CALUMET - The CopperDog 150 sled dog race has grown tremendously in its first three years, and organizers have every reason to believe this year's March 1 to 3 event will be even better.
CopperDog, Inc., became its own 501(c)(3) nonprofit organization in August 2012 after previously functioning as a subcommittee of Main Street Calumet, and since then there have been several signs that point toward a successful event this year and a sustainable event in the future.
For the 2011 race it took six months to fill the CopperDog 150 pro-class race. For the 2012 race, it took 12 days. For this year's race, when registration opened at 8 a.m. Sept. 18, it took three-and-a-half hours. The race used to be the primary responsibility of just half a dozen people, but now the organization has 12 board members, six event directors and about 20 high-level organizers, all of whom are volunteers. This year's event budget is also up to about $66,000, from last year's $60,000.
"I am extremely proud of what this organization has accomplished," said Todd Brassard, executive director of CopperDog, Inc., and race director of the CopperDog 150. "Between our board, committees and dedicated people who are taking on specialty tasks, we have the potential of being among the best events in the sport."
The response from mushers has pointed in that direction, as evidenced in part by the quick registration. The waiting list already had 10 mushers on it after just a few days.
"I've been doing this for 30 years and this is the best supported race I've ever been to, and that includes the Iditarod," Ian MacKenzie, a musher from Ontario, said after the 2012 race.
Drawing comparisons to the Iditarod is as good as it gets for a sled dog race, and this year's CopperDog will feature another intriguing connection to the world's most notable sled dog event.
Ryan Redington, whose grandfather Joe Redington is credited with starting the Iditarod, will be making the trek from Alaska to Calumet to compete in the fourth annual CopperDog 150 among other Midwest races.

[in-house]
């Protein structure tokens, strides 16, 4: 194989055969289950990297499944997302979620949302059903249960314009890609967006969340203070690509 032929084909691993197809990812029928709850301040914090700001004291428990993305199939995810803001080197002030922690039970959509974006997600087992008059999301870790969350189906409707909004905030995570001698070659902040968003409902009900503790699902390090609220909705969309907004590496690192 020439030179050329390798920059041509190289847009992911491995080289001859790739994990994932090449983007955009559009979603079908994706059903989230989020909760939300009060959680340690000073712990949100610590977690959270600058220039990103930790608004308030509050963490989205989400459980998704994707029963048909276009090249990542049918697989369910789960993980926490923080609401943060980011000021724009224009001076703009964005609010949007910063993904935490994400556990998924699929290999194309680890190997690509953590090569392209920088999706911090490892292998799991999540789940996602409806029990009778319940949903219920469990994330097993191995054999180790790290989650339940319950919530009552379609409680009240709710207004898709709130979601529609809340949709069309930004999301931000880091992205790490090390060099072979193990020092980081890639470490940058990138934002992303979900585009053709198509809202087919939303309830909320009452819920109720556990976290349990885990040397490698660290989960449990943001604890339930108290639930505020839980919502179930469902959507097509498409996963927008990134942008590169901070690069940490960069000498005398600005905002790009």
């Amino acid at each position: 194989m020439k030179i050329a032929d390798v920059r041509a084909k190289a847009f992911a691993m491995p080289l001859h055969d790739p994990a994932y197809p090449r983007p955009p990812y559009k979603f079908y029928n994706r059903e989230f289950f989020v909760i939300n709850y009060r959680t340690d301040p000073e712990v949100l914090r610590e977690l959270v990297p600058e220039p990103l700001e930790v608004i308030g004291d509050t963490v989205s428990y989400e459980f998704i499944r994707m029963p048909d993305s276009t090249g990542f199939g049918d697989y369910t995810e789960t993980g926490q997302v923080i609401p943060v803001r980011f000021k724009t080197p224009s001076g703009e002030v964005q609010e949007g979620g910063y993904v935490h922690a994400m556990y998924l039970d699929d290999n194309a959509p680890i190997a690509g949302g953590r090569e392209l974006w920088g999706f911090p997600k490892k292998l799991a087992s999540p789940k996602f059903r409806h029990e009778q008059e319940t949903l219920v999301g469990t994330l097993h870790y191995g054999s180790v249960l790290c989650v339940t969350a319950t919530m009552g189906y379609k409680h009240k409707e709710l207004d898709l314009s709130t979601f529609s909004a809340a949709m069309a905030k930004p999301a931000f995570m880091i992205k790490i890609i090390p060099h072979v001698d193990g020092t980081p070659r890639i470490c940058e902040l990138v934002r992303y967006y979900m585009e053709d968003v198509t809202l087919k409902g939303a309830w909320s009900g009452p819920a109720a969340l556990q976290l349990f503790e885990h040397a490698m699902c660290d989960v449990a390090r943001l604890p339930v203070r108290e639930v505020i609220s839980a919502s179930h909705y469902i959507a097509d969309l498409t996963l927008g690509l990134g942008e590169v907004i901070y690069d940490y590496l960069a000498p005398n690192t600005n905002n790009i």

"The future for CopperDog looks bright," Brassard said. "Between the organizational changes, the 150 filling to capacity in less than four hours and the Redington name on the roster, we are heading into the 2013 race with unmatched enthusiasm."
Mushers from seven different states and Canada will all descend on the Copper Country, which will make for an entertaining race, but with the low snowfall totals this winter and resulting negative impact on the local economy, the race will fill an even more important role in community vitality.
"We know it's tough out there, and the lack of snow has been devastating on many businesses, but support for the CopperDog has been simply amazing," Vice Chair of CopperDog, Inc., and Director of Fund Development Abbey Green said. "Our entire team is driving forward and working very hard to make the 2013 CopperDog 150 a brilliant beacon of hope and point of community pride during a disappointing winter season."
While the number of people involved in coordinating the event is greater than ever and so is their experience level, the CopperDog 150 pro-class race and CopperDog 40 could still not get off the ground without hundreds of volunteers. People interested in volunteering may register now at the CopperDog 150 website, copperdog150.com, which contains a wealth of regularly updated information about the event.
Organizers are also rolling out a more in-depth level of training for volunteers interested in growing their level of involvement.
"New this year is our Lead Volunteer Program. We're taking 25 to 35 dedicated volunteers and really teaching them about the mechanics of the race," Brassard said. "They are going to be our true leaders in the field this year. People can more about this program on the CopperDog website."
Check back to The Daily Mining Gazette every Saturday leading up to the race for more exclusive CopperDog 150 coverage.